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New pension rules: why you need advice

March 14, 2019

If expats with UK pension funds believe they can cash them in tax free from next April, they may be in for serious disappointment. The new rules announced in the Budget and due to be finalised in the Chancellors’ Autumn Statement do offer on the face of it significant flexibility when it comes to retirement planning.

The current rules which limit the amount of lump sum that can be taken from a pension fund are being scrapped in favour of allowing people to draw whatever they want from their fund, the whole lot if they want to in one fell swoop. Unfortunately any money taken in this way will be treated as income so someone withdrawing £100,000 in a tax year would likely find themselves subject to higher rates of tax on some or all of the withdrawal.

Although the final rules have yet to be announced it is inevitable that these tax rules will also apply to expatriates and as this is income drawn from a UK source (a UK pension fund) will be subject to UK income tax. As a double whammy it will certainly be taxed in Spain and there may be an issue with double taxation relief as cashing in a pension hardly counts as pension income drawdown.

We already know that Spain doesn’t treat lump sum benefits from UK pensions as tax free and this new regime opens a complete can of worms in relation to retirement planning in respect of income tax, succession tax and lifetime allowances.

This is why it is so important to seek expert cross border advice from a financial planning expert who understands the tax rules in the UK and also how they might be applied in Spain, rather than relying on the advice of a UK adviser unfamiliar with the issues surrounding the payment of pension benefits here in Spain.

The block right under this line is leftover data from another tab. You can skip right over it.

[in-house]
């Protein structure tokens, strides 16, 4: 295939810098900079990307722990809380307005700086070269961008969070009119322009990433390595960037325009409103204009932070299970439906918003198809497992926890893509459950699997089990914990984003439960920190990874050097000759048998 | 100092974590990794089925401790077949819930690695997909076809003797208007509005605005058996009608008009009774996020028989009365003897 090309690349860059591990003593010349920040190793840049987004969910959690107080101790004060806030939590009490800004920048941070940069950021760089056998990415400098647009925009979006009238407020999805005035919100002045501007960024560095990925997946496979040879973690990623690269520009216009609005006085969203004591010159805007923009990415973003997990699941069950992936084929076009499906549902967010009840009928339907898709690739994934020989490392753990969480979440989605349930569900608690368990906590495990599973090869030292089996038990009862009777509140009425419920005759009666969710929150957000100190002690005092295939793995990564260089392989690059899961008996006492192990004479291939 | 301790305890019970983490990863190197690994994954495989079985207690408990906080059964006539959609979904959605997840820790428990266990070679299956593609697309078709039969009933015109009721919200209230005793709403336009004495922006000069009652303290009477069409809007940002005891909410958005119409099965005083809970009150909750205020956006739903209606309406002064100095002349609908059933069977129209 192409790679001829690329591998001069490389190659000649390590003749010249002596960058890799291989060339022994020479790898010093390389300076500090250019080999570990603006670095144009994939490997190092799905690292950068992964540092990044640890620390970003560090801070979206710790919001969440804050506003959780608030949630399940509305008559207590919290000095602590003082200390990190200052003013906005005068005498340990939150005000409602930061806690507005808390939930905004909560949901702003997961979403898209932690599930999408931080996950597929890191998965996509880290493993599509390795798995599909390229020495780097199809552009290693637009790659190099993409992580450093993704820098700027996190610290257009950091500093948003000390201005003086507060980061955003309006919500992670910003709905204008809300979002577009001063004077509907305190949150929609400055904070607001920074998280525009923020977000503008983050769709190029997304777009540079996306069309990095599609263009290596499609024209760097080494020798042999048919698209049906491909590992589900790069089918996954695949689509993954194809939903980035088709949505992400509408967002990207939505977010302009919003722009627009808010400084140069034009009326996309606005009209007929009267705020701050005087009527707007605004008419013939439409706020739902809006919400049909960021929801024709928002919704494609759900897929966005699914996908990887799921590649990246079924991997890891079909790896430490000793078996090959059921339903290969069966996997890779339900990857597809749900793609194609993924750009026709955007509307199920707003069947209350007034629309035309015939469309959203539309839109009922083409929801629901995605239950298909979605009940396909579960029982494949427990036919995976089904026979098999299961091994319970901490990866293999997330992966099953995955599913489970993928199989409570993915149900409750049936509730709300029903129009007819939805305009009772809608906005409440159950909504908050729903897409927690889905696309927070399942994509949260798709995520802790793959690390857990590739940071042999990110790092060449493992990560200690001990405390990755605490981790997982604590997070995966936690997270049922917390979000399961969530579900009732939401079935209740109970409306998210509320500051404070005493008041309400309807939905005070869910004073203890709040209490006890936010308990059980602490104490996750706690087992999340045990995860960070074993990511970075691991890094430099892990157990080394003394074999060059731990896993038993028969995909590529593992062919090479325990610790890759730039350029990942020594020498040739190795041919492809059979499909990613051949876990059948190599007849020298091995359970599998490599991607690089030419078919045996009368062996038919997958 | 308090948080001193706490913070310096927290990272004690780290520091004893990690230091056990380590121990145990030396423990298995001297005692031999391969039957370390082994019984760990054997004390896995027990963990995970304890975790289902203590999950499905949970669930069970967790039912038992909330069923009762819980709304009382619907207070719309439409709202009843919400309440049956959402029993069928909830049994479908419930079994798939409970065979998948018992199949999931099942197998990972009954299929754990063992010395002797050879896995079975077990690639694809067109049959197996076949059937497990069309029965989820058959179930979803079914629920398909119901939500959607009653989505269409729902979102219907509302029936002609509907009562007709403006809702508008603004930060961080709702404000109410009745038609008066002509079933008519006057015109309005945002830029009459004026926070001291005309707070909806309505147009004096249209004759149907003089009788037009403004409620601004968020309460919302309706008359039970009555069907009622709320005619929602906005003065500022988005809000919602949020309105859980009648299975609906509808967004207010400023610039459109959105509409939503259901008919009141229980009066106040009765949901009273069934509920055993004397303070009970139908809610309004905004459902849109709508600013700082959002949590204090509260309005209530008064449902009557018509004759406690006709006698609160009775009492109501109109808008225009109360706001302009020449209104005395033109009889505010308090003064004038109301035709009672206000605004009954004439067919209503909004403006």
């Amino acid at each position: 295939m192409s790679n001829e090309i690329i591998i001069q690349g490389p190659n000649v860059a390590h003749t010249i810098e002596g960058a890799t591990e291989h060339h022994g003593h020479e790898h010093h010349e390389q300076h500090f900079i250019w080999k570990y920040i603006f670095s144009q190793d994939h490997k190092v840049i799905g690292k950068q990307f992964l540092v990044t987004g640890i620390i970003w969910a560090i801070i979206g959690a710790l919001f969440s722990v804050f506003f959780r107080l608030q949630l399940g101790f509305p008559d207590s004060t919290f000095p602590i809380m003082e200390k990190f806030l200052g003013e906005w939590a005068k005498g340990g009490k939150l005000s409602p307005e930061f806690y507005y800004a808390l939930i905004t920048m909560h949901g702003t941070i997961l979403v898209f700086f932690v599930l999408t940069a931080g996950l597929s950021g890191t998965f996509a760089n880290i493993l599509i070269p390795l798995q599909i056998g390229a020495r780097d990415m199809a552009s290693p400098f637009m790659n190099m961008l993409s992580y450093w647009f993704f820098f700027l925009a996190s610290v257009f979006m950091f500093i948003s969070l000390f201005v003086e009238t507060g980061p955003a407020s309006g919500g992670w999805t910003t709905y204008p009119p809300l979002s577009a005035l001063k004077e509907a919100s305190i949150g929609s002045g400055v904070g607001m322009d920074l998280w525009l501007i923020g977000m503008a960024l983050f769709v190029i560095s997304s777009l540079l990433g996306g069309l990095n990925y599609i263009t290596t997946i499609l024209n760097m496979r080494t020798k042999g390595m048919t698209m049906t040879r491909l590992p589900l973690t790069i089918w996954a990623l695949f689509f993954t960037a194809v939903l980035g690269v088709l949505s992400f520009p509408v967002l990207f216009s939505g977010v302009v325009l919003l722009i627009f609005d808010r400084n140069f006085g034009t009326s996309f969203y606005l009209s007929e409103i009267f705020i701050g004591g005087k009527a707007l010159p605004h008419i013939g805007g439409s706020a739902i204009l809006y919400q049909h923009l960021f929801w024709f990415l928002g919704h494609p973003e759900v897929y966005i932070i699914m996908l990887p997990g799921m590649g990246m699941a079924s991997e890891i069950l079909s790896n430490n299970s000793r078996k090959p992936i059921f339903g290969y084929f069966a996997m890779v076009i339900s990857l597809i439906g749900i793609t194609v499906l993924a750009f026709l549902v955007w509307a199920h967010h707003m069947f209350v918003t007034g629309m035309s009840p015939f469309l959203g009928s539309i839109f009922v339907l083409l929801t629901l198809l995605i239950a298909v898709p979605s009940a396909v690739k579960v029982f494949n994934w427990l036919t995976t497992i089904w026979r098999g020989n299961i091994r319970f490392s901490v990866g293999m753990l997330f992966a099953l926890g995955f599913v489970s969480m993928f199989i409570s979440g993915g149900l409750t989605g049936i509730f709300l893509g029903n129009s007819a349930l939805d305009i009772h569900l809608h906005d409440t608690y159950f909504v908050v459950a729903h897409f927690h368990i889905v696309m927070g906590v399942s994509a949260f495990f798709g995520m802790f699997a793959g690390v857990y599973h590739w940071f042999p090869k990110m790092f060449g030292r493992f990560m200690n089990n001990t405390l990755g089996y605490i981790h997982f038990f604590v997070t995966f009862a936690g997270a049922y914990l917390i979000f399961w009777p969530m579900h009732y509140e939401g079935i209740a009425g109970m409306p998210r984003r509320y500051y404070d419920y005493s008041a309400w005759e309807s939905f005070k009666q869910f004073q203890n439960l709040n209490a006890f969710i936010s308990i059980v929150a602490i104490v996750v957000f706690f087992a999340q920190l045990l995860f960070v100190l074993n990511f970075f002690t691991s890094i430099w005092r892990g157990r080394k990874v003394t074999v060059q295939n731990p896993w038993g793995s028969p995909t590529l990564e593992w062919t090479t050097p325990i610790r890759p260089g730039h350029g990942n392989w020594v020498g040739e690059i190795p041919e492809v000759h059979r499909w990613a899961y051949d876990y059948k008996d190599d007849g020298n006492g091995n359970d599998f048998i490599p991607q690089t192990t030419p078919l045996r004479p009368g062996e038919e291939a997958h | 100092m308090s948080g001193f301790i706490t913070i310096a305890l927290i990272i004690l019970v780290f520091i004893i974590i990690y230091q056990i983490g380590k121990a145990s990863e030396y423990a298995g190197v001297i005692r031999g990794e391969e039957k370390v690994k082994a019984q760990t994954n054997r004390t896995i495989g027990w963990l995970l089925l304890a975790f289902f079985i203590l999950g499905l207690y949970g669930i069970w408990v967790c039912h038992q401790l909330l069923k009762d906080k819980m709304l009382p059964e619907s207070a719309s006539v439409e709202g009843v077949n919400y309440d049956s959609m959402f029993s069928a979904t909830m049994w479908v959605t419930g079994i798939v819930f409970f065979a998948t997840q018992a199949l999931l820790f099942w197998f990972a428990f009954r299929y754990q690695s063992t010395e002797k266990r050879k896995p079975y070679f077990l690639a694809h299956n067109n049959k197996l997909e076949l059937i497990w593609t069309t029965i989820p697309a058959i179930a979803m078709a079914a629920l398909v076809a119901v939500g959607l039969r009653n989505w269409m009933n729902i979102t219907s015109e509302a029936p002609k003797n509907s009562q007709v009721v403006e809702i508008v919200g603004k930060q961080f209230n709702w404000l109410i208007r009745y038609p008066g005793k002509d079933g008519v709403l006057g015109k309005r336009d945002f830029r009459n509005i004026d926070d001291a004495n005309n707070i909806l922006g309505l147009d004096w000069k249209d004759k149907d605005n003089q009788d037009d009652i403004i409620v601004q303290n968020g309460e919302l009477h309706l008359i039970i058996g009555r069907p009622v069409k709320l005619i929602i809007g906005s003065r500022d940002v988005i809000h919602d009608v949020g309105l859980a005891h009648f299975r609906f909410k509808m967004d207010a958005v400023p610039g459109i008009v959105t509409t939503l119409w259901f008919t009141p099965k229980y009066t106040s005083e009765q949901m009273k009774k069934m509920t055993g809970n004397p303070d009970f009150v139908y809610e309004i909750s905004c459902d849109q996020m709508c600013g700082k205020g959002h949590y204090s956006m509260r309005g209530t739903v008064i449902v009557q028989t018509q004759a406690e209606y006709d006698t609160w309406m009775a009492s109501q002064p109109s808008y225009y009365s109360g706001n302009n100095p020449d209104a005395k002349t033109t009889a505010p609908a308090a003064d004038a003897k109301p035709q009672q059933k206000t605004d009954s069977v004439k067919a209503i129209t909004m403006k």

It may well be that the death charge imposed on residual UK pension funds reduces to 40% moving forward but that still remains a hefty chunk of money that your beneficiaries are not going to receive and the dilemma of course is that it is all very well taking money out of a pension scheme but what do you do with it if you don’t need it? Within a pension fund growth is free of tax which can make a significant difference to the future value of your fund.

QROPS retirement plans will need to be considered alongside the new UK rules and perhaps HMRC will tinker with these specific rules in the Chancellor’s next statement. There can be a lot of merit in moving your pension somewhere closer to your new home and outside of the UK and to take advantage of an income stream that can potentially be drawn at much more favourable tax rates than back in the UK.

For many their pension provision represents a significant proportion of their assets. Don’t leave this to chance take expert advice and make sure that your pension arrangements are held in the right vehicle to suit your specific and individual needs. Speak to a retirement planning expert at Fiduciary Wealth on 900 102 374 or email